Continuing the posting of scenes from the memoir. This is page 19 of 21 currently written pages of chapter II so we're getting towards the end of what is currently written... though it's the weekend and I hope to finish the chapter over the weekend, hopefully!
Day 10 - Waxing Eloquent
February 22nd, 2012 – “Now back home I have a specially made wax melter to melt wax and can order candle molds, but we’ll have to improvise. I have this manual another development organization put together which describes how you can put beeswax in a sack and submerge it in boiling water to render the wax….” I explain the method described while my audience listens politely.
“Otunba, ….” one of the trainees addresses me once I’ve finished. He is older, his goatie frayed in grey, deep creases etched in his cheeks where wrinkles form from smiling. He is speaking Yoruba of course so I have to await Dayo’s translation
“He says 'otunba, we have a better way to do this, let us show you.'” I enthusiastically agree, and the group sets about getting the necessary equipment and setting up just outside our metal awning. Some cauldron-like pots are somehow immediately produced and a campfire style fire of logs is soon burning. A cauldron full of water is set on some cinderblocks to be just above the fire and presently the water inside is at a boil. Chunks of wax are then tossed in, and it’s all stirred with a stick as the wax slowly melts. Presently the whole thing is soupy with what looks like bean casings floating on the surface. One doesn’t think of bees as making cocoons, but they do -- they’re just never seen because they’re embedded within the wax comb but they are separated out during the wax rendering process to become what’s called “slumgum.”
Once everything in the cauldron that’s going to melt is melted, the contents are carefully poured through a mesh of mosquito netting into another large pot, which separates the slumgum and other debris. From this second pot it’s carefully poured into bowls. Wax being lighter than water we just pour carefully off the top and stop when it appears we’ve poured off all the water. Because the wax will naturally separate from water there’s no real harm in accidentally pouring water in with the wax. We’ve coated the inside of the bowls with soap so if the wax cools and hardens in the bowl we’ll be able to remove it. Some we allow to do this to make wax cakes useful for longterm storage or trading. Some of the wax we put into another pot to make a lotion out of. This is a very simple matter of combining the beeswax with shea butter and the pulpy insides of aloe vera leaves. Another thing we want to do was make candles, but we need a suitable mold.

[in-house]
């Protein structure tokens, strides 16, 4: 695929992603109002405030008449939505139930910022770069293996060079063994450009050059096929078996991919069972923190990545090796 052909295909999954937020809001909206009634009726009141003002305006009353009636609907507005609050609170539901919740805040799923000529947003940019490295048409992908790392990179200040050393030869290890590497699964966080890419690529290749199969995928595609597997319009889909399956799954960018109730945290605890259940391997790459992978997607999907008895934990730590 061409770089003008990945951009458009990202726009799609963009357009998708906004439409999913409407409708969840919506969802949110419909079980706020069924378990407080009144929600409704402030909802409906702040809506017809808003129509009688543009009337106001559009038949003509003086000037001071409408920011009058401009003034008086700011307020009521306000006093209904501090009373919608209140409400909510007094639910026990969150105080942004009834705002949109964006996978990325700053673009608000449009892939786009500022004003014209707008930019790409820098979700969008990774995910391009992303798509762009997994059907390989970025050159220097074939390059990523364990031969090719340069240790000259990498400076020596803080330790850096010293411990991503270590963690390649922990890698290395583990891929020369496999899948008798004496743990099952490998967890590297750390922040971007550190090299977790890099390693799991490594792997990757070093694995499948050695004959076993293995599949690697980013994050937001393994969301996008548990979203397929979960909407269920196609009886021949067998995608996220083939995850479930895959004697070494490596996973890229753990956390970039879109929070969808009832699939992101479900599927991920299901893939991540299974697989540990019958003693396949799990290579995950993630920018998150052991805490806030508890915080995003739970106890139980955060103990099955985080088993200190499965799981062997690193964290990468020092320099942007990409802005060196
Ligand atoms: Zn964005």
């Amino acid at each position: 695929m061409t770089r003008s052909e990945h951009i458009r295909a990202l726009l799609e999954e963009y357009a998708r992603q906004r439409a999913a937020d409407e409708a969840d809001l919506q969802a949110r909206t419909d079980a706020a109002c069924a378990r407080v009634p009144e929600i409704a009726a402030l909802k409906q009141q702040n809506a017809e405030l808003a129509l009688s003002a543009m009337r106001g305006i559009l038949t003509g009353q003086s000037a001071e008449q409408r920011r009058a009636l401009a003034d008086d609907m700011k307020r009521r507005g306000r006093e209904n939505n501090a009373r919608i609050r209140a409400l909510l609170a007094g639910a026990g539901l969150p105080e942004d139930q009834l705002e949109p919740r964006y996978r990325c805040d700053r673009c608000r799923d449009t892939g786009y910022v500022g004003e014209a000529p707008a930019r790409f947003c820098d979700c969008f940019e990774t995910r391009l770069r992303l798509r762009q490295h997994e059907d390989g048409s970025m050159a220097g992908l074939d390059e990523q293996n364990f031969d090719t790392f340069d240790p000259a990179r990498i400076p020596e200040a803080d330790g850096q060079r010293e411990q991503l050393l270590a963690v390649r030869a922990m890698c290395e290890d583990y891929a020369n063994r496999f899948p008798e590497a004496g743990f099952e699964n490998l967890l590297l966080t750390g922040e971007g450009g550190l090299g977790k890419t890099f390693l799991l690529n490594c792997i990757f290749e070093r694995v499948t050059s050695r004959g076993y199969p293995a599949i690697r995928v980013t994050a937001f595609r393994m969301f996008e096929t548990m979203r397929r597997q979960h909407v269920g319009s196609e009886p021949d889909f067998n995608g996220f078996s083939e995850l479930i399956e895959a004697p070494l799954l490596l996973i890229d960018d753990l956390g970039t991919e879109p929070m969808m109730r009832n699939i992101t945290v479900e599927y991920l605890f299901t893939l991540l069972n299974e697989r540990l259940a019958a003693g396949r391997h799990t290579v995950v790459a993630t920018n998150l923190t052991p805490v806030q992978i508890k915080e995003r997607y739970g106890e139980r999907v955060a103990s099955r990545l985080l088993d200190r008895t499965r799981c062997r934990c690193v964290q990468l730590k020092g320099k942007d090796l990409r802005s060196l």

The participants and I scrounge around for anything we think might work as a candle mold. I had high hopes for a piece of PVC pipe but once the candle had hardened within it it couldn’t be cracked open without breaking the candle, and the pre-cracked pipe leakes too much. Two long fluorescent light tubes were filled and then shattered to make candles, which was effective though obviously not repeatable and wasteful of resources (though I assume they were already broken), but the two giant candles thus formed are enthusiastically dubbed the “otunba candles” by the class.
And then we had a true candle-making breakthrough. The papaya plant it turns out consists of a woody trunk a bit taller than a person (the one’s I recall seeing anyway, though I read they can get up to 5 meters / 15 feet) from which green hollow branches emerge. These branches are about the width of a finger and can be cut to a length of about two finger lengths as desired for candles. Because the melted wax will leak out the bottom we firmly plant the bottoms of our molds in the sandy soil, and fill them with wax, with a wick of string suspended down the middle. Being plentiful, once we found it worked we could have as many of these molds in use at a time as we could desire. Once the candle had cooled, the papaya stalk is easily peeled off the finished candle.
All this was more or less a fun novelty as candles don’t sell well in Africa, people do have electric lights and better things to spend their money on than candles, but everyone enjoyed the project anyway.
The Otunba Candle!
It's after midnight and regretfully I'm too tired to make substantial changes at this time but I'm thinking this might draw the reader along more if I emphasize more at the beginning a sense of not knowing how to make candles in these conditions. In general I particularly like this section because it illustrates how they sometimes had better ideas than me. In a recent writing workshop thing I participated in (organized through a Melbourne writing Meetup group) two or so of the appx ten-ish participants, after reading the first chapter, were like "this sounds like it's going to be a white saviour thing" or something along those lines, and I want to steer well clear of that by emphasizing that I don't pretend to have all the answers or best ways of doing things and that I often learned valuable things from them.